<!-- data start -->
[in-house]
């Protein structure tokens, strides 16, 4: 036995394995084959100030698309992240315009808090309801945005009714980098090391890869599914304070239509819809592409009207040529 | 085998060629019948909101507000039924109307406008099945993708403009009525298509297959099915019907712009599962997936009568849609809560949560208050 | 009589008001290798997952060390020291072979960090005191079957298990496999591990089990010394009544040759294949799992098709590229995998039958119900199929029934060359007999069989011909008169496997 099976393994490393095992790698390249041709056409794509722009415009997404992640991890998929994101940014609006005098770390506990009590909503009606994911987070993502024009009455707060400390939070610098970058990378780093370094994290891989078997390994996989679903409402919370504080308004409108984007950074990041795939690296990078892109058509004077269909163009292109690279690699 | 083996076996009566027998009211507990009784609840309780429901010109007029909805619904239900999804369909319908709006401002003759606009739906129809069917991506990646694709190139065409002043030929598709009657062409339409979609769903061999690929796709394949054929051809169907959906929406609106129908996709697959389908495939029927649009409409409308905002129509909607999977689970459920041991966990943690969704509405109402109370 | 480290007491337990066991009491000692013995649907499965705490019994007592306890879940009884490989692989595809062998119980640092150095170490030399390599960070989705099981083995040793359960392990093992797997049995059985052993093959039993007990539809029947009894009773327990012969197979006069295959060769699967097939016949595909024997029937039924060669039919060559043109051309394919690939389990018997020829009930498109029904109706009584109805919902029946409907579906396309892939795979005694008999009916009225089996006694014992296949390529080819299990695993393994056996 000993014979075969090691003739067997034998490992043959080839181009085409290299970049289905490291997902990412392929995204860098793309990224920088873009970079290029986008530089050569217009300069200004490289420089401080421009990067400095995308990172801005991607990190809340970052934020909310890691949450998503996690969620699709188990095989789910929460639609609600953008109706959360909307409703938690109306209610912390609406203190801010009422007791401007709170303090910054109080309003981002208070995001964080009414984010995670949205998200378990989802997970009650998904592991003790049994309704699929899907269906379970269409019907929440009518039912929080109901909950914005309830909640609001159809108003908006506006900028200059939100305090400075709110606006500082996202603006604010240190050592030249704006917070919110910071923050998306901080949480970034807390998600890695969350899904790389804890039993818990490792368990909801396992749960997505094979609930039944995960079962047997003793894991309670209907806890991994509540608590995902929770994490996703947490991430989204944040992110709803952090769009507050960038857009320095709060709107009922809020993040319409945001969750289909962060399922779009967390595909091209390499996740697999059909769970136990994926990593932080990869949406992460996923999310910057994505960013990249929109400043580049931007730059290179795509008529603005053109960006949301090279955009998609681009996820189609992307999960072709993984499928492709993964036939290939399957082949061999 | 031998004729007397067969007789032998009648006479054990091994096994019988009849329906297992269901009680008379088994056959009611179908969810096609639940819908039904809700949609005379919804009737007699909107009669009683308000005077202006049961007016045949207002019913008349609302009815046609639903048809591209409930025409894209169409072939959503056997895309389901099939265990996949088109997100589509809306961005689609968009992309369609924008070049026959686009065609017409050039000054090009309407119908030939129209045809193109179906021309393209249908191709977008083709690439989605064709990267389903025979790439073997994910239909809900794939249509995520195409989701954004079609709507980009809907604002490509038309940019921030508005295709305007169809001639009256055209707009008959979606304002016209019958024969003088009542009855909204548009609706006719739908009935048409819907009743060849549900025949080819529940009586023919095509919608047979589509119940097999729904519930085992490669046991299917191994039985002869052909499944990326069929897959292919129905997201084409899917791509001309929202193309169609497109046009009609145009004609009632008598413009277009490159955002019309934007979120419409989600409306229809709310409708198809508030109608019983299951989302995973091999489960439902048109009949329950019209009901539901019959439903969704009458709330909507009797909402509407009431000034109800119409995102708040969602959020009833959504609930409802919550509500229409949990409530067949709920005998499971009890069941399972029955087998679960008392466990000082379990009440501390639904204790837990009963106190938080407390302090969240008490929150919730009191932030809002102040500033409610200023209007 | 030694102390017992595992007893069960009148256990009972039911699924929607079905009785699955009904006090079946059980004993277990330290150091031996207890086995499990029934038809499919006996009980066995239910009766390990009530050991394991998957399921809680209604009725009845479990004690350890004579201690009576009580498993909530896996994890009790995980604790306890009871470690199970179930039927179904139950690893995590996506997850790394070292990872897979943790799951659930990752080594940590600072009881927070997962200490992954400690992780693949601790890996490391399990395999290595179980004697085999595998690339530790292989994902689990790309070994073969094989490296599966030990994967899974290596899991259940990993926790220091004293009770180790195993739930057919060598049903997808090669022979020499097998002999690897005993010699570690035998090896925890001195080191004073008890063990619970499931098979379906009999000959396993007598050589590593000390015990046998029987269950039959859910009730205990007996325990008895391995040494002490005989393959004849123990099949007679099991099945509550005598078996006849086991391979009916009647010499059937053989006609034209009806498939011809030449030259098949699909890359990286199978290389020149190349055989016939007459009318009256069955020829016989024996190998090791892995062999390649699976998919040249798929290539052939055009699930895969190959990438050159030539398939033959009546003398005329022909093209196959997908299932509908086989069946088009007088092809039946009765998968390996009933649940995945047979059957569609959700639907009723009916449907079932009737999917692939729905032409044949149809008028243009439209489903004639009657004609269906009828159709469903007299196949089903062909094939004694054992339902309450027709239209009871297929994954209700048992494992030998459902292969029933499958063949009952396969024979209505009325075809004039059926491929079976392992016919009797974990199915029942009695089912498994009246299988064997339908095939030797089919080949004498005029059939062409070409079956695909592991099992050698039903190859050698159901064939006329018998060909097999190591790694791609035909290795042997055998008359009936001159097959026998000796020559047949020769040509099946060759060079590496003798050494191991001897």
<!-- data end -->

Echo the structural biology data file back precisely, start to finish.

[in-house]
């Protein structure tokens, strides 16, 4: 036995394995084959100030698309992240315009808090309801945005009714980098090391890869599914304070239509819809592409009207040529 | 085998060629019948909101507000039924109307406008099945993708403009009525298509297959099915019907712009599962997936009568849609809560949560208050 | 009589008001290798997952060390020291072979960090005191079957298990496999591990089990010394009544040759294949799992098709590229995998039958119900199929029934060359007999069989011909008169496997 099976393994490393095992790698390249041709056409794509722009415009997404992640991890998929994101940014609006005098770390506990009590909503009606994911987070993502024009009455707060400390939070610098970058990378780093370094994290891989078997390994996989679903409402919370504080308004409108984007950074990041795939690296990078892109058509004077269909163009292109690279690699 | 083996076996009566027998009211507990009784609840309780429901010109007029909805619904239900999804369909319908709006401002003759606009739906129809069917991506990646694709190139065409002043030929598709009657062409339409979609769903061999690929796709394949054929051809169907959906929406609106129908996709697959389908495939029927649009409409409308905002129509909607999977689970459920041991966990943690969704509405109402109370 | 480290007491337990066991009491000692013995649907499965705490019994007592306890879940009884490989692989595809062998119980640092150095170490030399390599960070989705099981083995040793359960392990093992797997049995059985052993093959039993007990539809029947009894009773327990012969197979006069295959060769699967097939016949595909024997029937039924060669039919060559043109051309394919690939389990018997020829009930498109029904109706009584109805919902029946409907579906396309892939795979005694008999009916009225089996006694014992296949390529080819299990695993393994056996 000993014979075969090691003739067997034998490992043959080839181009085409290299970049289905490291997902990412392929995204860098793309990224920088873009970079290029986008530089050569217009300069200004490289420089401080421009990067400095995308990172801005991607990190809340970052934020909310890691949450998503996690969620699709188990095989789910929460639609609600953008109706959360909307409703938690109306209610912390609406203190801010009422007791401007709170303090910054109080309003981002208070995001964080009414984010995670949205998200378990989802997970009650998904592991003790049994309704699929899907269906379970269409019907929440009518039912929080109901909950914005309830909640609001159809108003908006506006900028200059939100305090400075709110606006500082996202603006604010240190050592030249704006917070919110910071923050998306901080949480970034807390998600890695969350899904790389804890039993818990490792368990909801396992749960997505094979609930039944995960079962047997003793894991309670209907806890991994509540608590995902929770994490996703947490991430989204944040992110709803952090769009507050960038857009320095709060709107009922809020993040319409945001969750289909962060399922779009967390595909091209390499996740697999059909769970136990994926990593932080990869949406992460996923999310910057994505960013990249929109400043580049931007730059290179795509008529603005053109960006949301090279955009998609681009996820189609992307999960072709993984499928492709993964036939290939399957082949061999 | 031998004729007397067969007789032998009648006479054990091994096994019988009849329906297992269901009680008379088994056959009611179908969810096609639940819908039904809700949609005379919804009737007699909107009669009683308000005077202006049961007016045949207002019913008349609302009815046609639903048809591209409930025409894209169409072939959503056997895309389901099939265990996949088109997100589509809306961005689609968009992309369609924008070049026959686009065609017409050039000054090009309407119908030939129209045809193109179906021309393209249908191709977008083709690439989605064709990267389903025979790439073997994910239909809900794939249509995520195409989701954004079609709507980009809907604002490509038309940019921030508005295709305007169809001639009256055209707009008959979606304002016209019958024969003088009542009855909204548009609706006719739908009935048409819907009743060849549900025949080819529940009586023919095509919608047979589509119940097999729904519930085992490669046991299917191994039985002869052909499944990326069929897959292919129905997201084409899917791509001309929202193309169609497109046009009609145009004609009632008598413009277009490159955002019309934007979120419409989600409306229809709310409708198809508030109608019983299951989302995973091999489960439902048109009949329950019209009901539901019959439903969704009458709330909507009797909402509407009431000034109800119409995102708040969602959020009833959504609930409802919550509500229409949990409530067949709920005998499971009890069941399972029955087998679960008392466990000082379990009440501390639904204790837990009963106190938080407390302090969240008490929150919730009191932030809002102040500033409610200023209007 | 030694102390017992595992007893069960009148256990009972039911699924929607079905009785699955009904006090079946059980004993277990330290150091031996207890086995499990029934038809499919006996009980066995239910009766390990009530050991394991998957399921809680209604009725009845479990004690350890004579201690009576009580498993909530896996994890009790995980604790306890009871470690199970179930039927179904139950690893995590996506997850790394070292990872897979943790799951659930990752080594940590600072009881927070997962200490992954400690992780693949601790890996490391399990395999290595179980004697085999595998690339530790292989994902689990790309070994073969094989490296599966030990994967899974290596899991259940990993926790220091004293009770180790195993739930057919060598049903997808090669022979020499097998002999690897005993010699570690035998090896925890001195080191004073008890063990619970499931098979379906009999000959396993007598050589590593000390015990046998029987269950039959859910009730205990007996325990008895391995040494002490005989393959004849123990099949007679099991099945509550005598078996006849086991391979009916009647010499059937053989006609034209009806498939011809030449030259098949699909890359990286199978290389020149190349055989016939007459009318009256069955020829016989024996190998090791892995062999390649699976998919040249798929290539052939055009699930895969190959990438050159030539398939033959009546003398005329022909093209196959997908299932509908086989069946088009007088092809039946009765998968390996009933649940995945047979059957569609959700639907009723009916449907079932009737999917692939729905032409044949149809008028243009439209489903004639009657004609269906009828159709469903007299196949089903062909094939004694054992339902309450027709239209009871297929994954209700048992494992030998459902292969029933499958063949009952396969024979209505009325075809004039059926491929079976392992016919009797974990199915029942009695089912498994009246299988064997339908095939030797089919080949004498005029059939062409070409079956695909592991099992050698039903190859050698159901064939006329018998060909097999190591790694791609035909290795042997055998008359009936001159097959026998000796020559047949020769040509099946060759060079590496003798050494191991001897």